It’s 12:53am Oct 20th 2017.
I was just about to go to sleep when I got an email from my brother-in-law with the subject line, “For you”.
No text in the email. Just a photo of my Daddy and I when I was about 5 (the age that my son is right now).
Lovely picture right?
I took one look at it and started to cry. You know the kind; the silent cry. With tears streaming down your face and sniffing back nose-water.
No drama though. It’s not my first time crying about my Dad.
I'll have to back up a bit so that it all makes sense, but it's worth it. Stick with me and you'll get to know my Dad and how he's helped me approach community for myself and for clients.
You see, this photo, is my absolute favourite photo of my Dad and I, and until recently I thought I’d never see it again. That alone is worthy of some salt-water leaking from your eyes and nose on a Friday night.
You see, the last time I saw this photo was over a decade ago. It was on the background of my uni computer, but I couldn’t find the file or the original photo and assumed I'd never see it again.
Tonight I just sat there and cried as I studied my Dad’s face.
I caught myself looking at my Dad’s hair in the photo; so soft, brown and long and I imagined stroking it with those 5 year old chubby fingers, but even as I pictured how it felt, I had to push back other newer memories.
Ones I’d rather forget.
Daddy in August 2017.
His hair buzzed short, grey and thinning. Only the occasional look in his eye or a smile to tell me that he was still in there somewhere. He can’t speak, walk or feed himself…just tracking me with his eyes from time to time; from where ever it was he just went…in his mind. And no more moustache (shaving it made it easier for them to wash his face). My Dad always had a moustache though…without it he looked like someone I didn’t know.
I'd rather you remember him like the photo above though…with his moustache.
But how did it get to that? What happened?
I’ll fill in the blanks, but let’s stick with the photo for now.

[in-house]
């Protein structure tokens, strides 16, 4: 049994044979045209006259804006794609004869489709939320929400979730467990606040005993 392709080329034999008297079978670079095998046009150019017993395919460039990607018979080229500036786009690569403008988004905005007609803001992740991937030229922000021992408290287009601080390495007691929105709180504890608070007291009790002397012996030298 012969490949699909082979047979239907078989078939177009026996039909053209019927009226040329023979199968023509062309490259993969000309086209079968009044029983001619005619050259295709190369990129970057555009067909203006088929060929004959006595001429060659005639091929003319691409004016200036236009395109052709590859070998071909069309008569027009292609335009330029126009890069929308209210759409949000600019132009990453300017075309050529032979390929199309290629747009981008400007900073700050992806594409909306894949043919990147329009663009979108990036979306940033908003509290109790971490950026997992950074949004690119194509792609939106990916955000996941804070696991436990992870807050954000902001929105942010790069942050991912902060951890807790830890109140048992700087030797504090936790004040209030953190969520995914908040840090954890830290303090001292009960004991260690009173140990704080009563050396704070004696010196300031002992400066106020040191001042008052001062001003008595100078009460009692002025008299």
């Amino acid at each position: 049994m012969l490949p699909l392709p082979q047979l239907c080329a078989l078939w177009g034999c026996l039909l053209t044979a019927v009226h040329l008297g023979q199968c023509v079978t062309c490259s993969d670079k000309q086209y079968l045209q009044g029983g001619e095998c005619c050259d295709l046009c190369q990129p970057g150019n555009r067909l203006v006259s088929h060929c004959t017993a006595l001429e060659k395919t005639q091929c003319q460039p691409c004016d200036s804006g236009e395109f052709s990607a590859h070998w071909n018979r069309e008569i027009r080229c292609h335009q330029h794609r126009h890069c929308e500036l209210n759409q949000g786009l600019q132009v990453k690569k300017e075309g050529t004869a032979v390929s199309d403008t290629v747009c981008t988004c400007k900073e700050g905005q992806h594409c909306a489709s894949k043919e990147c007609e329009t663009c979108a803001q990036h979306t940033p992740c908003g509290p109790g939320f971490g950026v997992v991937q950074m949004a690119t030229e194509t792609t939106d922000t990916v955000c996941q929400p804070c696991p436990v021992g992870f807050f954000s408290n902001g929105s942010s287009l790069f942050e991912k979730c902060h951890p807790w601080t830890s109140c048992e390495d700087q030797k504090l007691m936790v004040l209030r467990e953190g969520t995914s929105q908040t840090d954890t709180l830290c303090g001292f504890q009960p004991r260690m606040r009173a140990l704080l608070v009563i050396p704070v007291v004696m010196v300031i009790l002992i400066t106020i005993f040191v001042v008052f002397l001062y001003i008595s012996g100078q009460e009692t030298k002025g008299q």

This photo is special. It captures how much I adored my Dad. I can remember how excited I was to be sitting on his lap and to get to wear his cowboy hat. The man who was my biggest fan and always encouraging me…and that I thought was invincible. I was wrong about that last part but he was right a lot.
For example, he was right about something I discovered at Ramit Sethi’s Forefront event in Chicago. You see, I was one of the MCs at Forefront and this was the 2nd time that I had spoken on stage in front of +500 people (the first was at Forefront NYC in 2016).
Now here’s the kicker…for as long as I can remember my Dad used to say,
“Girly, you should be on stage!”
He would say it over and over in different situations. Apparently he thought I was hilarious and that the world should know it. I drummed it up to him having to say that…because I was his daughter and it was his job to think the sun shined out of my ass!
Well, on Sept 27th, 2017, I tested his theory.
I walked out on stage with Marc Aarons and we MCed the shit out of Forefront. It was so much fun to be standing in front of so many amazing people. Holding a mic felt like riding a bicycle…like coming home, and apparently I wasn’t just imagining it.
“From all the speakers that I've seen in the last year, I can only say 1 thing. Diana is the most talented one that I've spotted. She's the best at creating a true connection with the audience.” – Chris Out
Chris is to my right.
Damn Daddy…you were right!
I SHOULD be on stage and I’m going to find more ways to make that happen.
But something is missing from all this excitement.
While I loved Forefront and being on stage, I haven’t told my Dad that he was right.
- That I should be on stage and that I nailed it.